In a Wired opinion piece titled “It’s Time for Innovators to Take Responsibility for their Creations”, Susan Wu calls upon Silicon Valley CEOs and product creators to step up to their de facto roles as societal leaders and to take responsibility for the products and platforms they create:
It’s crystal clear that Silicon Valley’s chief executives are no longer merely startup founders, product creators, and business executives. They’re societal leaders too, oligarchs shaping the very nature of our identities, communications, and relationships.
In a world where software and algorithms run most every part of our lives—where Google and Facebook control close to 70 percent of all digital advertising, and smartphone penetration is nearing 80 percent—creating innovative software and launching indispensable apps is no longer enough.
As basic social contracts across nearly every aspect of Americans' lives are being dismantled by a voracious, so-called free market system and gluttonous political administration, citizens each have an even more urgent need to acknowledge our responsibility to one another. Today, racking up a stratospheric market valuation without significant consideration of the product or company’s broader societal impact is reckless and irresponsible.
These tools, Wu says, are more than just pieces of software used by individuals to meet their specific needs. In many cases, they have broad cultural impact, either directly or via the externalities they create. Wu suggests that since Silicon Valley folks are already familiar with Maslow’s hierarchy, we ought to broaden Maslow’s categories to include shared societal needs rather than only those needs pertaining to the individual.
While I agree with Wu in principle, I think her proposal faces several practical challenges.
First, much of Silicon Valley is built upon notions of radical individuality—using technology to empower the individual, to give each person her or his own voice. Platforms like Google, Twitter, and Facebook are based on the idea that users should be served information and content specific to them, and that giving them the freedom to express themselves shifts all responsibility for the effects of that expression onto those individuals. We just build the platform, these companies tell us. What people do within it and how they treat one another is their problem, not ours.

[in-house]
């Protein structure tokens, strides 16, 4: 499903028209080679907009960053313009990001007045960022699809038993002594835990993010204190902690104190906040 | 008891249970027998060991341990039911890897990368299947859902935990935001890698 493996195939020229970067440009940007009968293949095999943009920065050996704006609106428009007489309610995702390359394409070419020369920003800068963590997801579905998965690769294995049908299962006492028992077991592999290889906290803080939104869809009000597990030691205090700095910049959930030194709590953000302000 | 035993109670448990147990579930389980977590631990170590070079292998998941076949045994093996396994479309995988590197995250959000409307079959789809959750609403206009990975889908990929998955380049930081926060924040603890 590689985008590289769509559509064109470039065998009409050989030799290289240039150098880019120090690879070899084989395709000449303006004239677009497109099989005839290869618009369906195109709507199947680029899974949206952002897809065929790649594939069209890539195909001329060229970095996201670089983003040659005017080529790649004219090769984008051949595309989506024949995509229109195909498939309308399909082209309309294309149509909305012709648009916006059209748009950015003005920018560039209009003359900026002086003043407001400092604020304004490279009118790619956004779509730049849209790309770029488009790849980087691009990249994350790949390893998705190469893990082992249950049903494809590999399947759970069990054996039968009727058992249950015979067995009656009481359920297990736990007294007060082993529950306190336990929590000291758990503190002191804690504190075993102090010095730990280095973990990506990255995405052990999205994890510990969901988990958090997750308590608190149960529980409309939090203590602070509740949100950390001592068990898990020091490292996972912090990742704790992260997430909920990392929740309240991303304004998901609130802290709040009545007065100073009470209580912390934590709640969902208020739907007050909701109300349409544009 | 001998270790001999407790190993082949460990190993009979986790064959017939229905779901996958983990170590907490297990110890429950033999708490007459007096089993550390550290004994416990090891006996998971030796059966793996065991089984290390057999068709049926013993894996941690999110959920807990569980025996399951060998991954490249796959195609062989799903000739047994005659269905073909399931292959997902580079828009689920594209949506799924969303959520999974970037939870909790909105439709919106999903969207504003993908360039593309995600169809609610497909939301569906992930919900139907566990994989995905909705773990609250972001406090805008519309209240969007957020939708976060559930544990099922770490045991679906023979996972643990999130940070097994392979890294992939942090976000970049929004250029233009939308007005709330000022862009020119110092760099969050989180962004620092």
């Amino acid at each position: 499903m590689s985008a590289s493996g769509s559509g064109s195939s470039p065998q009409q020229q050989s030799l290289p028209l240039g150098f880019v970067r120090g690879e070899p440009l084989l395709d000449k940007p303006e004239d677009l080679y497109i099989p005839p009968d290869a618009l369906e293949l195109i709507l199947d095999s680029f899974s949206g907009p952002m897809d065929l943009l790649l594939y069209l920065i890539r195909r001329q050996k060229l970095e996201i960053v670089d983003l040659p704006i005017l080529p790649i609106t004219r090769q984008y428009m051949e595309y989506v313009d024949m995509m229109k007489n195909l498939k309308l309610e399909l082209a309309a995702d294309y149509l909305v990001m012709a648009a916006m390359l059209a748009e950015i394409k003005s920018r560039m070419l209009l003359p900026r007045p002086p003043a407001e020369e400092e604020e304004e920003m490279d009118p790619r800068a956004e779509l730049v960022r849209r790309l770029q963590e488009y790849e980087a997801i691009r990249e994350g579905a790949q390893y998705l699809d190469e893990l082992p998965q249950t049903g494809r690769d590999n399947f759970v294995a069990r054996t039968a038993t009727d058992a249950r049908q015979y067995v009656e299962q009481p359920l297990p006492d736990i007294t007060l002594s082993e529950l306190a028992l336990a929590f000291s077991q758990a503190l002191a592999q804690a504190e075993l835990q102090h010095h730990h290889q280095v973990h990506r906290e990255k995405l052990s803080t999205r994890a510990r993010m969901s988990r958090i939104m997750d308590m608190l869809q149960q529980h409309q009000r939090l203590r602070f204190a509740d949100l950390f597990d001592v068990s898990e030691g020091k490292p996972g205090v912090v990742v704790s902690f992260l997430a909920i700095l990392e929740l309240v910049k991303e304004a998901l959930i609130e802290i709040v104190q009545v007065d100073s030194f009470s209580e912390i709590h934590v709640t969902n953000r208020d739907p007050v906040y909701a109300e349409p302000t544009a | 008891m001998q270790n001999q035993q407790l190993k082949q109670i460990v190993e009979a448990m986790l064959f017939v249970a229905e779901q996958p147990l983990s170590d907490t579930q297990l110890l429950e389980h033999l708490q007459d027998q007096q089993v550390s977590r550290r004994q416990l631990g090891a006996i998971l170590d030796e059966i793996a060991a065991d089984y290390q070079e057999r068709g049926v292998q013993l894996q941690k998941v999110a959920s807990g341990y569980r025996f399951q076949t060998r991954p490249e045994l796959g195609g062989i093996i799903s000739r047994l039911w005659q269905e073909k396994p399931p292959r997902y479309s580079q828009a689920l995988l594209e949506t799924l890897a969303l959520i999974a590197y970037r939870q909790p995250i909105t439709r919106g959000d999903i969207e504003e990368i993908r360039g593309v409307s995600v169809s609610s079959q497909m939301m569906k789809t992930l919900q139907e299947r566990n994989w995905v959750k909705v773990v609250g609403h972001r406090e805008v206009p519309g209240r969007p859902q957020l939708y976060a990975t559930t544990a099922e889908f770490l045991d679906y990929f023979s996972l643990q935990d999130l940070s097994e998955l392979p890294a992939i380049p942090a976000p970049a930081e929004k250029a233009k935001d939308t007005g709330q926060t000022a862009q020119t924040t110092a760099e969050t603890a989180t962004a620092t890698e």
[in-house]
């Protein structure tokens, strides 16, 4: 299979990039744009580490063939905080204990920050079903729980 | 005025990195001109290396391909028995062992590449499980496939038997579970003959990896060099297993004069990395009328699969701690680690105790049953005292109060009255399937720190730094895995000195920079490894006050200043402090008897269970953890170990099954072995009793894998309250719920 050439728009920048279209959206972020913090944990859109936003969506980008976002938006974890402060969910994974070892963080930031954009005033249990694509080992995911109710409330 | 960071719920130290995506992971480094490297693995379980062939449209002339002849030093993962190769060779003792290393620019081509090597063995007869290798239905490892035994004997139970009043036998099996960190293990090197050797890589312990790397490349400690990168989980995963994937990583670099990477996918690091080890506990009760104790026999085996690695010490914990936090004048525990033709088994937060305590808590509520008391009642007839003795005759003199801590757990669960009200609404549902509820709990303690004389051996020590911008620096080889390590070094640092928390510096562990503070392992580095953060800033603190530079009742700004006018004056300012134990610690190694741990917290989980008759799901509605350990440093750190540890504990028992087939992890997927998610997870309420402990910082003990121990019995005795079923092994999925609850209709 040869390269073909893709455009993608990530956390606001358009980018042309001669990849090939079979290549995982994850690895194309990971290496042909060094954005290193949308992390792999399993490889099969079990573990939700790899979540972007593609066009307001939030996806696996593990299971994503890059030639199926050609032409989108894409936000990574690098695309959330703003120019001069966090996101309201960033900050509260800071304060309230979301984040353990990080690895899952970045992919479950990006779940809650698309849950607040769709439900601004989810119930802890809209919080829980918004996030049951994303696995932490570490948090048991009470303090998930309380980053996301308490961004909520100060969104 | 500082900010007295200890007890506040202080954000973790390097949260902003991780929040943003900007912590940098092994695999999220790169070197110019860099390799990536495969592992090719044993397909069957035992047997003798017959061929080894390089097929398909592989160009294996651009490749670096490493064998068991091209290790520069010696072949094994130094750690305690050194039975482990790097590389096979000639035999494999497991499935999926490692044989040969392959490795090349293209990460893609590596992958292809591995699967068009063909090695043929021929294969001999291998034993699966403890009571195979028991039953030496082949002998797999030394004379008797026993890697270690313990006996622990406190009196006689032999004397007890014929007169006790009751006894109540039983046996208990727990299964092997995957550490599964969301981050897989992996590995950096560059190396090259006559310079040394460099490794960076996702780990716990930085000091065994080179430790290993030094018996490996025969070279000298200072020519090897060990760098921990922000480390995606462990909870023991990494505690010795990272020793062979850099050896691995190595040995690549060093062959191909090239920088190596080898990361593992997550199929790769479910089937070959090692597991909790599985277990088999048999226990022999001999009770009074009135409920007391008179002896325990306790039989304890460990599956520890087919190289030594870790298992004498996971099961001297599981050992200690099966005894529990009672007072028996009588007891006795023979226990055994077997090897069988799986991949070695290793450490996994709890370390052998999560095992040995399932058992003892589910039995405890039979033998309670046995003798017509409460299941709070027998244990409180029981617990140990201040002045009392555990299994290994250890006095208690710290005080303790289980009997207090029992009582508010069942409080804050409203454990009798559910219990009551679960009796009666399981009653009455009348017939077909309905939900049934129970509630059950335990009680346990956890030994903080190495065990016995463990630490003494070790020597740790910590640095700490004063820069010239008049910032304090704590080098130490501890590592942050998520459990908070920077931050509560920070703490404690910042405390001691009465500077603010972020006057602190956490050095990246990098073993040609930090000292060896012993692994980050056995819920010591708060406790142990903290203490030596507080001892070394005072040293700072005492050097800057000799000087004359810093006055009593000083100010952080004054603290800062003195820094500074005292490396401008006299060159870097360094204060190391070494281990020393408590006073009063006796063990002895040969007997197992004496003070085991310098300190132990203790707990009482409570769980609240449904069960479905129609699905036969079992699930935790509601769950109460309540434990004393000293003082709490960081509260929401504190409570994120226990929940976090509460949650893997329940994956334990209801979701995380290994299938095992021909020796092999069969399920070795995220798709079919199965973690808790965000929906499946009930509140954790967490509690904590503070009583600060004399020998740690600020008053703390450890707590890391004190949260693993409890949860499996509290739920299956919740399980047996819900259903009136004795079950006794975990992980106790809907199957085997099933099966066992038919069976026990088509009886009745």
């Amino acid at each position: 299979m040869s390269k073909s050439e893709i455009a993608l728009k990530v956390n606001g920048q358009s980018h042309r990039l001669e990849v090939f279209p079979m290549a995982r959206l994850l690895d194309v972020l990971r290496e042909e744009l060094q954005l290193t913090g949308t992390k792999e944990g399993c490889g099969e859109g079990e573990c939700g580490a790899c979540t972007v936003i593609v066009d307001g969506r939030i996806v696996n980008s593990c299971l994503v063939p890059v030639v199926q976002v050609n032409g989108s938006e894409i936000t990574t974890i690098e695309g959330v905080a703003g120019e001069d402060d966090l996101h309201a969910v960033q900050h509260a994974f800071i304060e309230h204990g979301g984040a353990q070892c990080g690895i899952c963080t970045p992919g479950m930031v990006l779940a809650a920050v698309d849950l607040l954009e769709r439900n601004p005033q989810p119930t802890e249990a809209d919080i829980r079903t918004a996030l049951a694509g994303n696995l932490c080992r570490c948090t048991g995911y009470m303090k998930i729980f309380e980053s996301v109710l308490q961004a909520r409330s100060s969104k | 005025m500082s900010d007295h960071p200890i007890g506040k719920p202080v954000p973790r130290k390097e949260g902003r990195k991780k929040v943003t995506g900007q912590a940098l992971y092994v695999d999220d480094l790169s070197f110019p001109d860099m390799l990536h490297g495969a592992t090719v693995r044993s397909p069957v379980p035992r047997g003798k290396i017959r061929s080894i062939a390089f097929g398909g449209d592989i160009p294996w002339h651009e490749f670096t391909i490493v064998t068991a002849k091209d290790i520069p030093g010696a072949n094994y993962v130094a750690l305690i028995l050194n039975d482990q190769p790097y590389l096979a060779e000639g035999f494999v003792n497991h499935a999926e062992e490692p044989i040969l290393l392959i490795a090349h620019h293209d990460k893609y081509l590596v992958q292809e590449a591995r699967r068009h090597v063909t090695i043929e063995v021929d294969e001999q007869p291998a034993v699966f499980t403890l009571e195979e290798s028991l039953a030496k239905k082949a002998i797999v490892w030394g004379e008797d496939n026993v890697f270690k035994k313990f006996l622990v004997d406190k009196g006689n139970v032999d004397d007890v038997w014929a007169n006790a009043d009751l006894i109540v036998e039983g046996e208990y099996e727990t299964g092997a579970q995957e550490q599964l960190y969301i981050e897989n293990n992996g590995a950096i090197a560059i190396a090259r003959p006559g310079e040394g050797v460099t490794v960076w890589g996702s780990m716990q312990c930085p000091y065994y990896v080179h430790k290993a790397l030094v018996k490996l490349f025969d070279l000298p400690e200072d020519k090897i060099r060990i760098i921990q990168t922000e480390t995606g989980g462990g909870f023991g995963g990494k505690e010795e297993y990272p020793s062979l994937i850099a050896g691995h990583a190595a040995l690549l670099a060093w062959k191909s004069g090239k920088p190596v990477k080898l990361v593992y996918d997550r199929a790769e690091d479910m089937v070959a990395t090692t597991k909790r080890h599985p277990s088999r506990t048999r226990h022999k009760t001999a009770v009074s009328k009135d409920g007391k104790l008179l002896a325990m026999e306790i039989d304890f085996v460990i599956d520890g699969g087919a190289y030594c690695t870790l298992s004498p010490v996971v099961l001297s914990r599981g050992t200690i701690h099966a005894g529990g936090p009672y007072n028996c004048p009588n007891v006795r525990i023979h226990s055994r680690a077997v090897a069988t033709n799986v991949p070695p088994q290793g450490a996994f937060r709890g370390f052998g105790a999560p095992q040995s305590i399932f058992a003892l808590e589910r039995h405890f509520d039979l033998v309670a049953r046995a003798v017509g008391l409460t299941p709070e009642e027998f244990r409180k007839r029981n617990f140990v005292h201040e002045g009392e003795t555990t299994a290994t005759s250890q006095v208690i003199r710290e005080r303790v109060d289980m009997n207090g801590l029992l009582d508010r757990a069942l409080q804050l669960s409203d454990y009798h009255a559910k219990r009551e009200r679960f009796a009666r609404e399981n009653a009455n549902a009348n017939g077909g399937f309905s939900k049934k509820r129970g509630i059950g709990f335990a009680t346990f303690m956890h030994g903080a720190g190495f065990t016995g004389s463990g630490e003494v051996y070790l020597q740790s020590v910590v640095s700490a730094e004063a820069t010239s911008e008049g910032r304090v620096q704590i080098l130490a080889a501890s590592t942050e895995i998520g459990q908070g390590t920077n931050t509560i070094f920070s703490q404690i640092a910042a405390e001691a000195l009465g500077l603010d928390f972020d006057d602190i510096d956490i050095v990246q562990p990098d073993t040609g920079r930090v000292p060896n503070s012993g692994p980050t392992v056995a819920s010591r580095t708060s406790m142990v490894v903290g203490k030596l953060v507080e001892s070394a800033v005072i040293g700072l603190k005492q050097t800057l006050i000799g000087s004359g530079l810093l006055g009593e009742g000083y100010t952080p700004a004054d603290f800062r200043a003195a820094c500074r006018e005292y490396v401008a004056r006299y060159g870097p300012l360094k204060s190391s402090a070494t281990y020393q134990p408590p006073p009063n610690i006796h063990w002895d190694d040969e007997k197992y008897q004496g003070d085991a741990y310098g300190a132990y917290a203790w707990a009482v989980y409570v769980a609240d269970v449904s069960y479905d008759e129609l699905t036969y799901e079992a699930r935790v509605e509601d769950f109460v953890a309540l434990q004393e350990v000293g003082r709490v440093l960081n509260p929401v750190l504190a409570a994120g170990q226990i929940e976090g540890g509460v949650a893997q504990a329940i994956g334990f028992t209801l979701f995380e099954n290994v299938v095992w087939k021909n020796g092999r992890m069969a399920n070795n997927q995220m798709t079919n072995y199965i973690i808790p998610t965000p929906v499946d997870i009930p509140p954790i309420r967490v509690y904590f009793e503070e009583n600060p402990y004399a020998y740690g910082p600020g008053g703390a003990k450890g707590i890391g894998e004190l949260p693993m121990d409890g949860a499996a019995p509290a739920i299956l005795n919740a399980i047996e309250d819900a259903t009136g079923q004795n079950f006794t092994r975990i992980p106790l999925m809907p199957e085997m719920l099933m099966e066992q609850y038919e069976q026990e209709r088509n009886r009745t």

Given that, I am not sure how we can expect the people upon whom Wu is calling to even accept the premise of her argument—that there is a shared social impact of the software for which they need to accept responsibility. After all, it was only yesterday that Twitter’s leadership responded to calls to ban Trump from their platform by claiming that doing so would limit free expression and political debate.
Second, I am not sure how we get to a shared conception of Maslow’s hierarchy. It sounds lovely, but such an outcome would require us all to agree not only upon what those categories of shared societal needs would be, but that such a concept even makes sense to begin with.
It is one thing to say that we think a society functions best when each of its members is granted (or inherently has) certain rights. It is something entirely different to claim that there are also shared needs and rights, especially when some of those shared needs may conflict with individual rights.
Personally, I happen to believe that these shared needs exist. We need public education, a social safety net, support for the arts, protection of the environment, a free a open press, and public forums that foster engagement and debate for all citizens. However, I am not the audience that Wu needs to convince.
The Silicon Valley CEOs and product leaders to the is speaking tend to be a rather libertarian bunch. it is no wonder that the platforms they build ignore both the needs of as well as the impact they have upon the society in which they exist. Moreover, the change in outlook Wu call for would require a radical rethinking and redesign of much of this software, a prospect that seems exceedingly unlikely. Philosophical and political leanings aside, it is simply easier and cheaper for the tech industry to claim their platforms are agnostic, that they bear no responsibility for how these tools are used or how people behave on them.